Published online by Cambridge University Press: 17 December 2019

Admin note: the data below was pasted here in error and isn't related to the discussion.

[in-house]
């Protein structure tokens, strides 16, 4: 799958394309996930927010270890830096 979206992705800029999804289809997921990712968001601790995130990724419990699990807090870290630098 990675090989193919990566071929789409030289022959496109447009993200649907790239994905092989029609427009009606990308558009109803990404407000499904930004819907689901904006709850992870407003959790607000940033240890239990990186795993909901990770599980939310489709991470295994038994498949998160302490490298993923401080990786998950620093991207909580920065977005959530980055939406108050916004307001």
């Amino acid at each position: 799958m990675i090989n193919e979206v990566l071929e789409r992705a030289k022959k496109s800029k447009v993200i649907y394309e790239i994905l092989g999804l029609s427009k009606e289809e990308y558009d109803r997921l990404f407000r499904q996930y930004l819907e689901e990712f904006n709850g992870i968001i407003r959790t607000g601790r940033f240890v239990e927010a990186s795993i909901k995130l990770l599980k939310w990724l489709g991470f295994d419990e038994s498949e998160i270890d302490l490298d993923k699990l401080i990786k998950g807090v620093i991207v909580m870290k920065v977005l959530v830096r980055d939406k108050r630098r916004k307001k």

Founders of the earliest American colonies considered religious piety an essential civic virtue and therefore continued the tradition of religious establishment found in Britain and other Protestant countries. New sects and denominations (especially Quakers and Baptists) contended against Congregationalist and Anglican establishments throughout the colonies. Though prominent dissenters Roger Williams and William Penn founded colonies respecting religious liberty, the decline of religious establishment elsewhere was owed primarily to changes in British law, commercial and political expediencies necessary for increasingly diverse immigrant populations, and, in the case of Anglican establishments, the difficulty of securing ordination and a self-sustaining parish. Though Roman Catholics enjoyed some degree of toleration, enthusiastic Protestant identity on both sides of the Atlantic further reduced Catholic rights and liberties. Jews enjoyed some limited degree of toleration, but only in a handful of colonies.